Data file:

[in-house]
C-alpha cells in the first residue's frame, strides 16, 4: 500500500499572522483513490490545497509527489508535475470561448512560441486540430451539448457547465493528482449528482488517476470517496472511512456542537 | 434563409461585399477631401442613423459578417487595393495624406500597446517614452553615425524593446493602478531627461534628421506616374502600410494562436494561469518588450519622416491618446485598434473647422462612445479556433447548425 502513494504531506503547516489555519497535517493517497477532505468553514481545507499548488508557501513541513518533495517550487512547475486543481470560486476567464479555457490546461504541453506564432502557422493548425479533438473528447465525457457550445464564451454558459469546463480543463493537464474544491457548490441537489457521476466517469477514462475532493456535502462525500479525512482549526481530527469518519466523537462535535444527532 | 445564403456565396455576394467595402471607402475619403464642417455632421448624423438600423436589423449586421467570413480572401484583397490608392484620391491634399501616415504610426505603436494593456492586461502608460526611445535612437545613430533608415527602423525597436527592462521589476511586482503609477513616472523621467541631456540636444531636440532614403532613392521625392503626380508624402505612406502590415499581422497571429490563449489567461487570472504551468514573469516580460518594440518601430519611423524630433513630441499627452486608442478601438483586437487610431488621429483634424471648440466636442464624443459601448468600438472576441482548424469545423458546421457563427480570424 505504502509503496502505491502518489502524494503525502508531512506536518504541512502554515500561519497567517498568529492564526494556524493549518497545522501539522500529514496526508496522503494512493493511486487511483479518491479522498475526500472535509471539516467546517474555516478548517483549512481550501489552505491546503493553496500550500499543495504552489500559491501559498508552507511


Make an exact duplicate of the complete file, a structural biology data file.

[in-house]
C-alpha cells in the first residue's frame, strides 16, 4: 500500500499572522483513490490545497509527489508535475470561448512560441486540430451539448457547465493528482449528482488517476470517496472511512456542537 | 434563409461585399477631401442613423459578417487595393495624406500597446517614452553615425524593446493602478531627461534628421506616374502600410494562436494561469518588450519622416491618446485598434473647422462612445479556433447548425 502513494504531506503547516489555519497535517493517497477532505468553514481545507499548488508557501513541513518533495517550487512547475486543481470560486476567464479555457490546461504541453506564432502557422493548425479533438473528447465525457457550445464564451454558459469546463480543463493537464474544491457548490441537489457521476466517469477514462475532493456535502462525500479525512482549526481530527469518519466523537462535535444527532 | 445564403456565396455576394467595402471607402475619403464642417455632421448624423438600423436589423449586421467570413480572401484583397490608392484620391491634399501616415504610426505603436494593456492586461502608460526611445535612437545613430533608415527602423525597436527592462521589476511586482503609477513616472523621467541631456540636444531636440532614403532613392521625392503626380508624402505612406502590415499581422497571429490563449489567461487570472504551468514573469516580460518594440518601430519611423524630433513630441499627452486608442478601438483586437487610431488621429483634424471648440466636442464624443459601448468600438472576441482548424469545423458546421457563427480570424 505504502509503496502505491502518489502524494503525502508531512506536518504541512502554515500561519497567517498568529492564526494556524493549518497545522501539522500529514496526508496522503494512493493511486487511483479518491479522498475526500472535509471539516467546517474555516478548517483549512481550501489552505491546503493553496500550500499543495504552489500559491501559498508552507511